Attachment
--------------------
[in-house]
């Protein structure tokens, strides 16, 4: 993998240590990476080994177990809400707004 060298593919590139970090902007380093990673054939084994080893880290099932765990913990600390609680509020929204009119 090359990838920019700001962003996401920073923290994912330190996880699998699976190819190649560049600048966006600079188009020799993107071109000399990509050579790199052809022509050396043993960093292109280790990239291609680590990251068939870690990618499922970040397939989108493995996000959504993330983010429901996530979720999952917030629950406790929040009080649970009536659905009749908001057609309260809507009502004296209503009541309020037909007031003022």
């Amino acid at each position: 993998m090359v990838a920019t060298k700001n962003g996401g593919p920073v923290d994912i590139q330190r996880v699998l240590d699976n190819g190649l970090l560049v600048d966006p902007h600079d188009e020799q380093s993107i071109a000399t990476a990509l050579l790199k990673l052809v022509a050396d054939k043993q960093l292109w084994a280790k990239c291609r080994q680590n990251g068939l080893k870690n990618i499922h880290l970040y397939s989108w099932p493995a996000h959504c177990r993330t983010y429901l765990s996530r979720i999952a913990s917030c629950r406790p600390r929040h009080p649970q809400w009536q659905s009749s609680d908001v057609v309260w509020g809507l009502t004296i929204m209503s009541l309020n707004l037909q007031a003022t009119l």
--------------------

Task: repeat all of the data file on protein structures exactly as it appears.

[in-house]
């Protein structure tokens, strides 16, 4: 993998240590990476080994177990809400707004 060298593919590139970090902007380093990673054939084994080893880290099932765990913990600390609680509020929204009119 090359990838920019700001962003996401920073923290994912330190996880699998699976190819190649560049600048966006600079188009020799993107071109000399990509050579790199052809022509050396043993960093292109280790990239291609680590990251068939870690990618499922970040397939989108493995996000959504993330983010429901996530979720999952917030629950406790929040009080649970009536659905009749908001057609309260809507009502004296209503009541309020037909007031003022």
């Amino acid at each position: 993998m090359v990838a920019t060298k700001n962003g996401g593919p920073v923290d994912i590139q330190r996880v699998l240590d699976n190819g190649l970090l560049v600048d966006p902007h600079d188009e020799q380093s993107i071109a000399t990476a990509l050579l790199k990673l052809v022509a050396d054939k043993q960093l292109w084994a280790k990239c291609r080994q680590n990251g068939l080893k870690n990618i499922h880290l970040y397939s989108w099932p493995a996000h959504c177990r993330t983010y429901l765990s996530r979720i999952a913990s917030c629950r406790p600390r929040h009080p649970q809400w009536q659905s009749s609680d908001v057609v309260w509020g809507l009502t004296i929204m209503s009541l309020n707004l037909q007031a003022t009119l």